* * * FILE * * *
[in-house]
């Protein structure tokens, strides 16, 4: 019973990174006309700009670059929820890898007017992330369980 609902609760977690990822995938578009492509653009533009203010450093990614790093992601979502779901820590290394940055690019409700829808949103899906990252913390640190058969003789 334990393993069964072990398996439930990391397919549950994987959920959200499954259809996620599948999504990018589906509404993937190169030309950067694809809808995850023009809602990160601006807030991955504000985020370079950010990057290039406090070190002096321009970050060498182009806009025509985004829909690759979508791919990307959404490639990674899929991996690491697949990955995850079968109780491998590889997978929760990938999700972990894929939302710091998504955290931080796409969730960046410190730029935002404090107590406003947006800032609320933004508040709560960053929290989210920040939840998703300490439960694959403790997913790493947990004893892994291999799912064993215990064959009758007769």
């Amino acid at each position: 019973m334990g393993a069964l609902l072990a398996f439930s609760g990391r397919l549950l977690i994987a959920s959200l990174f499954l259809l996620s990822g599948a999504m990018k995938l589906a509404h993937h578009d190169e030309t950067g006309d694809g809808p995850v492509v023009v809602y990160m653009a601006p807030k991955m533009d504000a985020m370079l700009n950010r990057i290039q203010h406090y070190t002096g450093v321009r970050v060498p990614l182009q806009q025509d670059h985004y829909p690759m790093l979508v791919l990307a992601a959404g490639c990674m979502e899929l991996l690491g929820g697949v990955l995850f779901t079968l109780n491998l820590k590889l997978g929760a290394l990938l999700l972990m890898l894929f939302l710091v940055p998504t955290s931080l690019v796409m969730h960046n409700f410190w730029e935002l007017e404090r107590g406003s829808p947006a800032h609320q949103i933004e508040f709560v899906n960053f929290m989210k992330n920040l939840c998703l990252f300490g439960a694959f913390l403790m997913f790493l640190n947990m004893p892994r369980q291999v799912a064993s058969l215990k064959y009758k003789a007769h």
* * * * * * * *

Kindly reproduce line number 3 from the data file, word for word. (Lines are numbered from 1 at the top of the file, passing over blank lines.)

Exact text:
């Amino acid at each position: 019973m334990g393993a069964l609902l072990a398996f439930s609760g990391r397919l549950l977690i994987a959920s959200l990174f499954l259809l996620s990822g599948a999504m990018k995938l589906a509404h993937h578009d190169e030309t950067g006309d694809g809808p995850v492509v023009v809602y990160m653009a601006p807030k991955m533009d504000a985020m370079l700009n950010r990057i290039q203010h406090y070190t002096g450093v321009r970050v060498p990614l182009q806009q025509d670059h985004y829909p690759m790093l979508v791919l990307a992601a959404g490639c990674m979502e899929l991996l690491g929820g697949v990955l995850f779901t079968l109780n491998l820590k590889l997978g929760a290394l990938l999700l972990m890898l894929f939302l710091v940055p998504t955290s931080l690019v796409m969730h960046n409700f410190w730029e935002l007017e404090r107590g406003s829808p947006a800032h609320q949103i933004e508040f709560v899906n960053f929290m989210k992330n920040l939840c998703l990252f300490g439960a694959f913390l403790m997913f790493l640190n947990m004893p892994r369980q291999v799912a064993s058969l215990k064959y009758k003789a007769h």